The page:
Tough economic times aren’t just hard on the wallet, they’re hard on race relations, too, a new study suggests. Researchers at New York University found that when the economy tanks, whites see African Americans as “blacker.”
Most of us assume we’re accurate judges of race. But in recent years, researchers have demonstrated that a number of factors, ranging from political persuasion to social aspirations, can influence race perception.
The NYU researchers, Amy Krosch and David Amodio wanted to find out whether economic scarcity could also affect how we judge someone’s race. So they conducted a series of experiments to test the perceptions of non African-American female and male subjects.
In the first experiment, 285 white subjects completed a questionnaire about how they view economic competition between black and white Americans (for example, “When Blacks make economic gains, Whites lose out economically”). Then, the researchers showed the participants a series of 110 faces that ranged from 100 percent white to 100 percent black. The subjects had to identify whether each face was black or white. Subjects who strongly believed that whites suffer economic loss when blacks make economic gains identified more of the mixed-race faces as black than subjects who did not hold such views.
In the next experiment, the researchers repeated the face-morphing test, but this time they flashed various scarcity-related words on the screen before each face appeared. These “subliminal primes” also included neutral words (such as “fluffy” and “appetite”), or negative words that were unrelated to scarcity (such as “brutal” and “odious”). Subjects saw only one category of words prior to viewing the faces. The scarcity-primed participants were more likely to identify mixed-race faces as black than those who were shown the neutral or negative primes. In other words, the faces became blacker when linked to scarcity.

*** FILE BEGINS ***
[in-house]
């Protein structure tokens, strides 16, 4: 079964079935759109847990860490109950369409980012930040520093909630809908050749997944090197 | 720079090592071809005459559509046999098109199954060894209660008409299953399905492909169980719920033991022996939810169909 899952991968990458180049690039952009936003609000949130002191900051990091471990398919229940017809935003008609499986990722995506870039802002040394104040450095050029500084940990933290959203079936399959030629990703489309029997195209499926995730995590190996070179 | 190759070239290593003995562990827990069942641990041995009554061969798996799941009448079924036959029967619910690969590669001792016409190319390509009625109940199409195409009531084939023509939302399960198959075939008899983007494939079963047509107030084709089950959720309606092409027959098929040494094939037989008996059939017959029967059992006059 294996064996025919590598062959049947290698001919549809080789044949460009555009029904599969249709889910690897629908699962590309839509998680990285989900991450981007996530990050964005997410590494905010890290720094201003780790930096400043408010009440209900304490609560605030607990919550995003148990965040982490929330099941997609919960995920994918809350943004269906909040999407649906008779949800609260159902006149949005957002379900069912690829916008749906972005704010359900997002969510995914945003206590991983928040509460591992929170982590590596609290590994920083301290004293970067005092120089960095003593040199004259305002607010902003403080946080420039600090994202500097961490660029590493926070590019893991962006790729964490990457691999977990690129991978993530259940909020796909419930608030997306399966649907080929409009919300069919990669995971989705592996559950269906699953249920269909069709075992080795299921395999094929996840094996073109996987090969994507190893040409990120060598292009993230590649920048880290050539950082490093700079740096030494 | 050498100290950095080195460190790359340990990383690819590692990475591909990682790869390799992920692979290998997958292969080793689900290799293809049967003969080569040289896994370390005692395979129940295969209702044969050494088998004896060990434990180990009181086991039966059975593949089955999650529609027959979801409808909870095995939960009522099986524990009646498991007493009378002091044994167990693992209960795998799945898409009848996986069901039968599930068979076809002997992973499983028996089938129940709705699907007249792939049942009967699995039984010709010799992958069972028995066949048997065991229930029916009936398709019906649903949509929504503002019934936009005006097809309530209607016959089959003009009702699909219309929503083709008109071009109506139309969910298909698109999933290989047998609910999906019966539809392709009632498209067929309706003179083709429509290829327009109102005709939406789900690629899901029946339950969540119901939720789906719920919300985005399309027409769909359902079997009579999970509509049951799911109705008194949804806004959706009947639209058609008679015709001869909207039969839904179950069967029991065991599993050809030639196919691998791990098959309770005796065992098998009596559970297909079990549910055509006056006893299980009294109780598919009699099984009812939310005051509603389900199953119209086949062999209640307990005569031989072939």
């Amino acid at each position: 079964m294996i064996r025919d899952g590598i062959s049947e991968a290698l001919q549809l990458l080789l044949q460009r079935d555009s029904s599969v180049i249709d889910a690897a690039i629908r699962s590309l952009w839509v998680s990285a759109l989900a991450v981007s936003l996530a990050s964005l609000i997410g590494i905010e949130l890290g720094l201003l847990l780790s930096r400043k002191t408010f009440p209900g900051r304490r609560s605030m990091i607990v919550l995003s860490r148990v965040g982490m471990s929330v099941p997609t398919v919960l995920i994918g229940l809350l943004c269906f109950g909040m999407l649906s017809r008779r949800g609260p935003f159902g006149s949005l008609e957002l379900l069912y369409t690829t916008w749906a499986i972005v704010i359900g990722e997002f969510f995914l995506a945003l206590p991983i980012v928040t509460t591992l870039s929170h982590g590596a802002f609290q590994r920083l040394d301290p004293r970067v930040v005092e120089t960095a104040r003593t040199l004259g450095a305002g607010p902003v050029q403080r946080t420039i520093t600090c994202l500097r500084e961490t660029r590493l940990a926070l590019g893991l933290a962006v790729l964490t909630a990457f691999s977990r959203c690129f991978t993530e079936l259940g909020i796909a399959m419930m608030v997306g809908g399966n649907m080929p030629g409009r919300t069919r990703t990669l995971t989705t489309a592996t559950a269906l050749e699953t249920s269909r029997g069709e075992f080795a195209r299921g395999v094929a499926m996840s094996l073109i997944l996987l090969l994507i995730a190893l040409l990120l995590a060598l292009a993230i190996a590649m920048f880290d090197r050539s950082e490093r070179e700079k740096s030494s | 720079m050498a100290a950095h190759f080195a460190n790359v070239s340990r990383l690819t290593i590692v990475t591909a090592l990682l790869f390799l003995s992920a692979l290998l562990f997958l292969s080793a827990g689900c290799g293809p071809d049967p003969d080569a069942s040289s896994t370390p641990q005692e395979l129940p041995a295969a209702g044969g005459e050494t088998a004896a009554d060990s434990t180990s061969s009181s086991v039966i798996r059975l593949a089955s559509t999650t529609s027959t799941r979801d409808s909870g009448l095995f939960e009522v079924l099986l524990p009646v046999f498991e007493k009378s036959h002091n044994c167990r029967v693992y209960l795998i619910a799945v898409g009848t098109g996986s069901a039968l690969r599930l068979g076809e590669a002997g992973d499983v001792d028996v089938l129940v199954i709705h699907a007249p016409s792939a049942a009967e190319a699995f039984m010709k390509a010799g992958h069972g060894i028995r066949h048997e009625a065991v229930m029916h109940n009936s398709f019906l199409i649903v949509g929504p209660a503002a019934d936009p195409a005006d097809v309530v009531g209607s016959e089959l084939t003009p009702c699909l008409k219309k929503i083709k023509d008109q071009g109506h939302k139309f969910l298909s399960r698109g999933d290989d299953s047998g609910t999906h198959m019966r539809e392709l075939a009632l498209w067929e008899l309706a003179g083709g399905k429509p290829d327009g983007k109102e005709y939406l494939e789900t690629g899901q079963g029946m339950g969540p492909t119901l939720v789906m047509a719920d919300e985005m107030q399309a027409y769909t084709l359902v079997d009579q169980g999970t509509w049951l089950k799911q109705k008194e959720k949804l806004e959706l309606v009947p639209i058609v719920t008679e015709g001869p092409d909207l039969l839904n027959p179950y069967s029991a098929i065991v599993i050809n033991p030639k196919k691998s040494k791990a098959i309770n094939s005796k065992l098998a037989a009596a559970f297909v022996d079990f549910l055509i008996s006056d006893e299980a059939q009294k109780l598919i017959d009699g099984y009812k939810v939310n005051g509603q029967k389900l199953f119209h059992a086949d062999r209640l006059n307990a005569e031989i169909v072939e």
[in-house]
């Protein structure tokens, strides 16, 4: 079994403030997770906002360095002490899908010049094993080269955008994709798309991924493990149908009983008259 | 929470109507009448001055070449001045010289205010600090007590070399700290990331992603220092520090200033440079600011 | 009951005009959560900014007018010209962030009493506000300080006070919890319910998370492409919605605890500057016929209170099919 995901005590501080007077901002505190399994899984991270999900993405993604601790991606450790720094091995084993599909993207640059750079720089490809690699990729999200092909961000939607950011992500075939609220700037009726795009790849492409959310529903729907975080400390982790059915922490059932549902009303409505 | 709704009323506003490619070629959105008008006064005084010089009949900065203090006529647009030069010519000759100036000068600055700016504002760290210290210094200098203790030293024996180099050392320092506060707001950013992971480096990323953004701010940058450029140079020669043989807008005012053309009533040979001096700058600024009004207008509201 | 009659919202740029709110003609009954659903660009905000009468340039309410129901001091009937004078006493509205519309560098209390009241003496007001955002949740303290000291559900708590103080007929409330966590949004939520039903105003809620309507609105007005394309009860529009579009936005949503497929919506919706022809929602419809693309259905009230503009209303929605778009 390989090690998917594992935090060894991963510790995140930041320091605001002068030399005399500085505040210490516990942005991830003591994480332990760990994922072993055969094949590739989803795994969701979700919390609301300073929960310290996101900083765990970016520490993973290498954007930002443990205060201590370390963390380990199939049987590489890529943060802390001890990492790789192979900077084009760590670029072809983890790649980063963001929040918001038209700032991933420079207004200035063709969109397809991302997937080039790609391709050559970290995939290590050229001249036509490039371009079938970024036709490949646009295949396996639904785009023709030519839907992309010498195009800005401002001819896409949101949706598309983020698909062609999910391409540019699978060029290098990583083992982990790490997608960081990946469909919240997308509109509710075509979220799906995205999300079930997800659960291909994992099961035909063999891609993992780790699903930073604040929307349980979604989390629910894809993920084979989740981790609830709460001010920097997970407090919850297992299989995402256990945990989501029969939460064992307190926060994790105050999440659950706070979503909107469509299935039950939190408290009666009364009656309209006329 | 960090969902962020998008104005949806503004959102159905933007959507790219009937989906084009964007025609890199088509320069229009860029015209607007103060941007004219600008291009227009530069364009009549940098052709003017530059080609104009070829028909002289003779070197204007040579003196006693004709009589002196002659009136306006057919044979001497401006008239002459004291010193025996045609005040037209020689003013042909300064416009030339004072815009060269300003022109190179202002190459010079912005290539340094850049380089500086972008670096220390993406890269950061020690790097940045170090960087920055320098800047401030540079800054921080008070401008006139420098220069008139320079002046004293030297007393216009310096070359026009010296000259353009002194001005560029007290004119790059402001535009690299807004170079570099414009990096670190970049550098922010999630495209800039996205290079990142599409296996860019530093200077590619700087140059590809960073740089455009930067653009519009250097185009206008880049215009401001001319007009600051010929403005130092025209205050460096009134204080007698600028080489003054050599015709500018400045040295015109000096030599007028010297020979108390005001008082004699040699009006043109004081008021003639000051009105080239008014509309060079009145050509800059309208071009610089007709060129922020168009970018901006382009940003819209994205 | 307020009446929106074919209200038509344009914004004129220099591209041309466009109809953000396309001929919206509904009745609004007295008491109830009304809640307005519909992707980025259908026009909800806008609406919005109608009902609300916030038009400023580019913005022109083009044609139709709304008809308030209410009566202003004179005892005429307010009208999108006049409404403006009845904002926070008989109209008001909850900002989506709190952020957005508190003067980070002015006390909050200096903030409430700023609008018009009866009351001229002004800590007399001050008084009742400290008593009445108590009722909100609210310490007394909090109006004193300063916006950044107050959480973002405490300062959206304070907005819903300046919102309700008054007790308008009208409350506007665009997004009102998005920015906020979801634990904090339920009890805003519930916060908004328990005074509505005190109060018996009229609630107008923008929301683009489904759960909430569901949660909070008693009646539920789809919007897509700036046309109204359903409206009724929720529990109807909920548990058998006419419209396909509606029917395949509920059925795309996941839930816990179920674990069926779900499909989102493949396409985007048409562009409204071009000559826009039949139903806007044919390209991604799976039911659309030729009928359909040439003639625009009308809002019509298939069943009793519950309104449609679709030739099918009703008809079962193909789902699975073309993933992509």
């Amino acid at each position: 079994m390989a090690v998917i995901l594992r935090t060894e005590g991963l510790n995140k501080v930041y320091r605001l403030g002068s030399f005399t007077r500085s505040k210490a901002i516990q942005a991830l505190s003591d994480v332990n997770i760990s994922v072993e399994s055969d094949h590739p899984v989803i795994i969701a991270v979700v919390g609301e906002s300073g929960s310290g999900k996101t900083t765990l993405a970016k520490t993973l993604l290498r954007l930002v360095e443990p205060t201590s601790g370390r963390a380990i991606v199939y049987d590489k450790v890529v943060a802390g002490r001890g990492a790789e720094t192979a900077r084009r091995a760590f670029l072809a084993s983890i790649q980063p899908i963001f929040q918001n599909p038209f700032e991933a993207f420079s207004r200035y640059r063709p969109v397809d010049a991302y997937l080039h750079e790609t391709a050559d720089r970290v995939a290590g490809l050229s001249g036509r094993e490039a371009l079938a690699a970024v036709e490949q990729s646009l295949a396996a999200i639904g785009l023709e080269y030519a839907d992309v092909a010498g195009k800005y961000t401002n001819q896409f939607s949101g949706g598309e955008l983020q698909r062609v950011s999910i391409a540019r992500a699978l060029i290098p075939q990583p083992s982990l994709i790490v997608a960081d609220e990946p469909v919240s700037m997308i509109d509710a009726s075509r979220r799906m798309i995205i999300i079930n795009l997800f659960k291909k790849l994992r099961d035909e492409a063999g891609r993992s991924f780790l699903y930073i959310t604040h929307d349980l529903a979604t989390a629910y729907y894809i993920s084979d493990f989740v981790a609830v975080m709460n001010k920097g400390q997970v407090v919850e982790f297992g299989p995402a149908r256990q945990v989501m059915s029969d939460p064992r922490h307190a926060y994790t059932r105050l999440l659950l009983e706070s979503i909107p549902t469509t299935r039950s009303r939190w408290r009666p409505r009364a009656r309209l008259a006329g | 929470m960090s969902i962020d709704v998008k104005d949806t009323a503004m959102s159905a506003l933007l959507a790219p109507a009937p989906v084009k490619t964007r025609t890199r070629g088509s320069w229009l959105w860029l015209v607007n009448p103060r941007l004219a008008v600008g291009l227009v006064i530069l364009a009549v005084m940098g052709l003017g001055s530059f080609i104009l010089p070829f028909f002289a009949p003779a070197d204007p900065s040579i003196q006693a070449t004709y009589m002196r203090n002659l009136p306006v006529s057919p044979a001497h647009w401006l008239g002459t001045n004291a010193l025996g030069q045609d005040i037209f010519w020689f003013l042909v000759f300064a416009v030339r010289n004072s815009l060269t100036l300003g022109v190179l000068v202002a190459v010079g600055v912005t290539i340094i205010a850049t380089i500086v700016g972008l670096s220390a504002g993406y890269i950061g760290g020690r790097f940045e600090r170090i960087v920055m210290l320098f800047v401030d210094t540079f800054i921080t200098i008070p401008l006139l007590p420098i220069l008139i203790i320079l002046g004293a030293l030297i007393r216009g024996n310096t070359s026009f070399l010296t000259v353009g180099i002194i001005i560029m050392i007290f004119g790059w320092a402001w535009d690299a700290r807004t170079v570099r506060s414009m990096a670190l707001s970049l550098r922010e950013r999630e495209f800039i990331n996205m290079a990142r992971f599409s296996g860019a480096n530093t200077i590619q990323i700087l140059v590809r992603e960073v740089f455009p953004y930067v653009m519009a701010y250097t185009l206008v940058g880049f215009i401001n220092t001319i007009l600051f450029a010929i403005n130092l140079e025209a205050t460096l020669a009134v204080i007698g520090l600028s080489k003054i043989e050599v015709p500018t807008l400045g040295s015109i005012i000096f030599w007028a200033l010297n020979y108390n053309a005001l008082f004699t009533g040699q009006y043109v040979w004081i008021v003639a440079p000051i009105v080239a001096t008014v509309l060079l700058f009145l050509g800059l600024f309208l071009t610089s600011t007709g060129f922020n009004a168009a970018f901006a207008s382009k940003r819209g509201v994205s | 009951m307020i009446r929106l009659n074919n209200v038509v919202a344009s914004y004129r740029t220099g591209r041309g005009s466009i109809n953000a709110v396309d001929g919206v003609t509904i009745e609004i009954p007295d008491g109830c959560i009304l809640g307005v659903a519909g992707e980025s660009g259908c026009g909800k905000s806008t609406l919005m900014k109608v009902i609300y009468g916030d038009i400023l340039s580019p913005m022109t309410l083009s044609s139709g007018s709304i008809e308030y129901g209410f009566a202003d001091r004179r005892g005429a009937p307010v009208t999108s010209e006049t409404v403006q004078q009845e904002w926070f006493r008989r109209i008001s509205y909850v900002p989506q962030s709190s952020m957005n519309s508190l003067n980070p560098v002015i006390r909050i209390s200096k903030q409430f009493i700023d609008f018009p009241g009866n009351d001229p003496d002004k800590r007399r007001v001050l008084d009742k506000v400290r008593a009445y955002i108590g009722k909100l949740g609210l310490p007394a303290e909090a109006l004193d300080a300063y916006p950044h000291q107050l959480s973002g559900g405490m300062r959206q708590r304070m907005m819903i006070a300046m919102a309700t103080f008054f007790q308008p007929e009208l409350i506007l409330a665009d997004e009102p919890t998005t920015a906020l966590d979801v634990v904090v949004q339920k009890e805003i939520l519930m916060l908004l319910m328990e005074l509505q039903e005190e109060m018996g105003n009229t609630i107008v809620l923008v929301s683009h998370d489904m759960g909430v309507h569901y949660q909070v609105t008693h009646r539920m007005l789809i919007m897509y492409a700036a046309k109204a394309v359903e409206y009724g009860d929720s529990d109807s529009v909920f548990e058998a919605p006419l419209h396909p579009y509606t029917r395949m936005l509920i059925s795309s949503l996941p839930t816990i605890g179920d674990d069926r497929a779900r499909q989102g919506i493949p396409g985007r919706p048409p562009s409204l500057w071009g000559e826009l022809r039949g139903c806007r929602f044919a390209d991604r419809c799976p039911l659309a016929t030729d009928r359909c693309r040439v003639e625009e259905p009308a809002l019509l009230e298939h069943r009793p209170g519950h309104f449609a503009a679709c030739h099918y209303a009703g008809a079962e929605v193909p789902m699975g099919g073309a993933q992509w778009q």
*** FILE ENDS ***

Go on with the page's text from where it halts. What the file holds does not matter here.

Scarcity and Bias
The true test, though, came when the researchers had the subjects role-play economic scarcity. The subjects were told to give $10 to a partner. In one scenario, they were told the $10 was out of a larger fund of $100 – evoking a feeling of scarcity – and in the control, they were told the $10 was not part of a larger fund. Then, while waiting for the partner to appear, the subjects were asked to look at a series of face pairs that had subtle variations in features and skin tone, and identify which face in each pair was black. Using those responses, the researchers created two composite face images, one representing a black person as seen under scarcity conditions and the other representing a black person in the control (non-scarcity) condition.
When the composite images were shown to a new group of white subjects who didn’t know about the previous test, they judged the face produced under scarcity as darker and more stereotypically black than the other composite.
In a final experiment, people placed in a scarcity scenario gave less money to faces perceived to be blacker.
Taken as a whole, the experiments suggests that people enduring tough economic times often discriminate without realizing it, the researchers said. “People typically assume that what they see is an accurate representation of the world, so if their initial perceptions of race are actually distorted by economic factors, people may not even realize the potential for bias,” says Krosch, a doctoral candidate in NYU’s Department of Psychology.
The study was published today in the Proceedings of the National Academy of Sciences.